This is Rebecca Mailloux’s thirteenth year as the head coach of the women’s golf team at Grand Valley State University, but her relationship with the sport started even further back.
Before she tried her hand at coaching long ago, Mailloux was a part of the professional golf world. Her golfing career began after high school in her home state of Rhode Island and took her to several different states. She won Rhode Island’s Female Athlete of the Year award in 2002 right after college.
Starting at a relatively older age than most other professional golfers, Mailloux was introduced to golf when she was ten years old, eventually playing through high school along with several other sports.
“I was involved in quite a bit of sports growing up,” Mailloux said. “I was a basketball player, softball player and golfer. I did all three of those throughout high school. Then in my junior and senior year, I decided I was going to pursue college golf.”
Mailloux began her colligate golf career at Longwood College in Virginia and played there for two years. She even won a medalist honors at the Longwood Invitational her freshman year. However, once she decided Longwood wasn’t going to push her hard enough to become as successful as she had wanted, she made the transfer to the University of Southern Florida. Moving from a D2 to D1 school gave her the opportunity to compete at higher levels and work towards the professional golf world.
While in Florida, Mailloux played number three on the team and made it to the NCAA Tournament her junior and senior year. She also helped her team win the Conference USA Championship twice. Out of all of her success at school, her greatest feat was actually the Massachusetts Women’s Open. This event made her realize she was capable of pursuing professional golf seriously.
“It was when I was in college, but it was actually a summer tournament that I was playing back home in Rhode Island,” Mailloux said. “It was the Massachusetts Women’s Open. The year before I had finished runner up in the event, and then in 2003 I won it all. There were some really good female golfers there, especially professional golfers, and I actually won the whole thing. For me, that was kind of what gave me that confidence to say, ‘You know what, maybe I can make it at the professional ranks.’”
With this jump into the professional golf world, Mailloux began to take on golfing as a full-time job after college, staying in Florida for five years. Her first coaching position fell into her lap within these five years at St. Leo University, and she figured she would try it out alongside her own golfing.
As her first coaching job, Mailloux felt like it was something she could really be good at. However, multitasking wasn’t doing her golfing career or St. Leo’s team any favors. Neither aspect was as good as it could have been.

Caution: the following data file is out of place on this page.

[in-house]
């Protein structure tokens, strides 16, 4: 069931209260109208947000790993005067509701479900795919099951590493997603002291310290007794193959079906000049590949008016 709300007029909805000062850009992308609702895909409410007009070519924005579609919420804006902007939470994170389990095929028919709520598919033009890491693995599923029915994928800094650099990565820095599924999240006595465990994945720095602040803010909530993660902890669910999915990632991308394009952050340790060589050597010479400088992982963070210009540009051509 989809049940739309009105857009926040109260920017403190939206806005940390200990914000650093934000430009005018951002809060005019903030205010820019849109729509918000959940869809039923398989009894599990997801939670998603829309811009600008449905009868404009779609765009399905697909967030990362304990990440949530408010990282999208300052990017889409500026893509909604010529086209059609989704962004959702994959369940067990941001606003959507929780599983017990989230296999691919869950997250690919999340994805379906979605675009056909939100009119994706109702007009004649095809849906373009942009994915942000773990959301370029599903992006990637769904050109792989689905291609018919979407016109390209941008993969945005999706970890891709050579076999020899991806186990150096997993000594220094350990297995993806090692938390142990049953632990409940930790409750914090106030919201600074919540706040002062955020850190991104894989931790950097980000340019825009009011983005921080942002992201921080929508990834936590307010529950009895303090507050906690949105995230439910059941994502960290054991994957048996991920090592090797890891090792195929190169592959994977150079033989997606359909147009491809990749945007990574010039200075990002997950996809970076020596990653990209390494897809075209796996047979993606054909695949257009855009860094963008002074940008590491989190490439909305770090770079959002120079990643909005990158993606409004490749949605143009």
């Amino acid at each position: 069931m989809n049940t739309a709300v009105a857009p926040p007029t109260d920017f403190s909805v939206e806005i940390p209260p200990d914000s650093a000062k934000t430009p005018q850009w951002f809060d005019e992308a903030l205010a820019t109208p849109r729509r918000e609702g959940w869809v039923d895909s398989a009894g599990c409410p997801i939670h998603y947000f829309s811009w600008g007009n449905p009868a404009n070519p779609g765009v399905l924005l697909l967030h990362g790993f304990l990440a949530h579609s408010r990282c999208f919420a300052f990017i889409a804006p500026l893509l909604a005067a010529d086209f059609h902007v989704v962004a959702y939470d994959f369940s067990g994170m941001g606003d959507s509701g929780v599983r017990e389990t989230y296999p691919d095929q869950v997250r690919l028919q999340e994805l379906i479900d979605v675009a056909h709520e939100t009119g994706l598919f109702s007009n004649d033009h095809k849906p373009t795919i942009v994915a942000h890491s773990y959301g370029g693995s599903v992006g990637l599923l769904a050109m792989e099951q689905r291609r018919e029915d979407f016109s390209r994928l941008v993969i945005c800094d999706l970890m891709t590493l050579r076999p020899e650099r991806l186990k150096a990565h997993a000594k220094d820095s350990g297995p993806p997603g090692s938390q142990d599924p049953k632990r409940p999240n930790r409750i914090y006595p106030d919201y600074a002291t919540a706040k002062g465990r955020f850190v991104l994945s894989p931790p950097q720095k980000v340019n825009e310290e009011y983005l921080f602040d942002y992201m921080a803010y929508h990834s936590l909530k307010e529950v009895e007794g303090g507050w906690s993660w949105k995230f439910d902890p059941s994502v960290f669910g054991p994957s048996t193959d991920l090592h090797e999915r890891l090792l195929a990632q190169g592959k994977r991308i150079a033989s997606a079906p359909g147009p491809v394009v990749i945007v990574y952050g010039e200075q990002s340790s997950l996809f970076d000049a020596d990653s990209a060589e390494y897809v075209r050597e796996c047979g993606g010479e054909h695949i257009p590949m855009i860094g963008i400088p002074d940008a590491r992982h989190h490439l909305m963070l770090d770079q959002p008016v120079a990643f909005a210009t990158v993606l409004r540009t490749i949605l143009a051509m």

“I was basically giving half my attention to both,” Mailloux said. “It was in those two years when I was playing professionally that I stared paying attention more to what my playing opponents were doing. I was becoming more interested in helping their games than I was my own. I feel like I was getting a different satisfaction in helping others.”
It was this realization that led her to take on coaching full-time, and she was able to develop St. Leo’s golf team over the first five years of their existence. The beginning of her career was littered with success and determination.
This didn’t go unnoticed. Mailloux received a call from the head coach of women’s golf at GVSU, asking her to fill the position. After 13 years with consistent trips to the NCAA Championships and numerous Coach of the Year awards, it’s safe to say Mailloux made the right decision.
The title of a head coach at GVSU is so much more than what is in the job description. Over the years, Mailloux has encountered some of the hardest and happiest times in her life while working with her team.
“We joke all the time, but coaches are so much more than just X’s and O’s,” Mailloux said. “We’re their moms at times, academic advisors, their counselors and their friends most of all. It carries a lot, but I think that’s what I love about it. It’s never boring.”
One of her favorite memories as the head coach for GVSU was the 2016 D2 National Championship in Denver, Colorado. The Lakers made history in the golf program as they made a comeback in the third and final round to finish fourth overall.
“It was in Denver at the National Championship, and it was the third round,” Mailloux said. “We hadn’t played well the first two days and we were sitting in ninth place. The girls just came out on fire in the third round and shot a school record that still holds, 284. It was incredible and we moved from ninth all the way up to fourth place. That was probably, competitively, my most memorable experience.”
Mailloux was rewarded with her sixth Coach of the Year award to top off the unbeatable season. Even with all the victories and awards, Mailloux treasures the athletes she has had the chance to work with and the lessons learned along the way the most. With the opportunity to coach students of all different backgrounds and styles, she has made the most memories off the green with her team, as every great coach does.
Mailloux has been committed to helping the women’s golf team at GVSU for almost two decades now. As a coach with as much professional experience and dedication to putting time into her athletes, it’s no surprise how much history she has made and the amount of success she has found with the Lakers in her time spent here.